posted by greta simone at 12:04 PM on February 16, 2009


A pint's a pound the world around. So you are retaining 5 pints of water, probably due to salty snacks and water absorbed in grains that are still digesting.
posted by Gungho at 12:04 PM on February 16, 2009 [1 favorite]


It's water weight. I don't believe it's physically possible to gain that much actual body mass in a single day. I've lost nearly 80 lbs in the last couple of years from running too (and will be running my first marathon this spring!), and I see my weight go up and down by as much as 4-5 pounds regularly (though not usually in a single day). A binge at a party is no big deal, assuming you don't go to parties like that every week. It's the long term pattern that's important, not how far you've run or eaten on a given day. Congratulations on your healthy lifestyle changes - you should be proud of yourself!
posted by dchase at 12:09 PM on February 16, 2009


Go read The Hacker's Diet, especially The Rubber Bag, but also Signal and Noise:
Every day your body ingests plenty of water and disposes of even more. Most of the changes in weight you see from day to day on a scale reflect nothing more than how much water is in the rubber bag at the moment. Consider: if you pig out to the extent of three slices of pizza before bedtime every night for a whole month, you'll gain about four pounds as the lingering souvenir of your month of wild abandon. Yet even that extreme weight gain is less than half your daily intake and disposal of water.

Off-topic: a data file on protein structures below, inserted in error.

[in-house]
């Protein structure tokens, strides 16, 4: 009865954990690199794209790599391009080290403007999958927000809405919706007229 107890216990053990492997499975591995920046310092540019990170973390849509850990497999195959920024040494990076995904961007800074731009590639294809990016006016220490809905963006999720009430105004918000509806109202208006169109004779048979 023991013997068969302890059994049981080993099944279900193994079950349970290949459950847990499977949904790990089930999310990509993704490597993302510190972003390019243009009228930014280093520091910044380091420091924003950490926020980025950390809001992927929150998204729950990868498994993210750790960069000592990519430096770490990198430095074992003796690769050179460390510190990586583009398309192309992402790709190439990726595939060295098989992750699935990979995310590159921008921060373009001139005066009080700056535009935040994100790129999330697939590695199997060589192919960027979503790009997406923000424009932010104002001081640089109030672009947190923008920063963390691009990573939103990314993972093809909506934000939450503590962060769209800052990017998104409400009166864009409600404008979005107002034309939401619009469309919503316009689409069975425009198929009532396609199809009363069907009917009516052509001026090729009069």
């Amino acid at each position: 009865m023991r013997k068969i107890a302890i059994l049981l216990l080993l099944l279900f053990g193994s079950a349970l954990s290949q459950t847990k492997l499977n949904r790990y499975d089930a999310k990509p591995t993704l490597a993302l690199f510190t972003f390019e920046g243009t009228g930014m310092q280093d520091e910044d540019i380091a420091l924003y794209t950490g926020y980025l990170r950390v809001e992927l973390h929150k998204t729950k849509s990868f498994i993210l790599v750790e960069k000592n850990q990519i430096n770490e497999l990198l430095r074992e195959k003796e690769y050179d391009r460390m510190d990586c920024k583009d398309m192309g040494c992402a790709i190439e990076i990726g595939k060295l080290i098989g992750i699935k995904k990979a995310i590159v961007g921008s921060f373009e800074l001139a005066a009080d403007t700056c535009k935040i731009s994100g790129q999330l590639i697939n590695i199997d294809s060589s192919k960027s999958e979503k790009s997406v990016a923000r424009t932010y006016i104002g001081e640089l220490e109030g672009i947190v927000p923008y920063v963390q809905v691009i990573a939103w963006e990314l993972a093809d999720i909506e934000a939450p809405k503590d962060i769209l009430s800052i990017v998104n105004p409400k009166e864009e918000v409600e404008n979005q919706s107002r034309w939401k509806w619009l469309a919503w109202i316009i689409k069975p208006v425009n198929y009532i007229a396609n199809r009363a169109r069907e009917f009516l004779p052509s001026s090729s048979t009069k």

posted by PercussivePaul at 12:09 PM on February 16, 2009 [3 favorites]


I've been using the weightbot iphone app for the past month so I record my weight everyday. It fluctuates by a few pounds almost every day.
posted by special-k at 12:11 PM on February 16, 2009


I think you should simply commit to exercising a little more after you indulge. Not as punishment, just as an agreement with yourself: I will indulge today and work a little harder this week. That's the end of it. In moderation, this is a helpful tool that will keep reiterating that you get to make these choices every day and you can choose differently today than you did yesterday without all of your hard work falling apart. Because you get to choose again tomorrow! But I also hope that bargaining with exercise won't transfer your food "obsession" to an exercise obsession.

Your relationship with food sounds complicated. The problem sounds like it is less about how to make up for the indulgence and more about how to avoid allowing this to run (or ruin?) your weekend. You say you used to be a "emotional/bored/anxious/angry eater". You need to look at the way you feel about food now and make sure that you really aren't falling back into those traps. It's good to check in on yourself when you know you have those tendencies.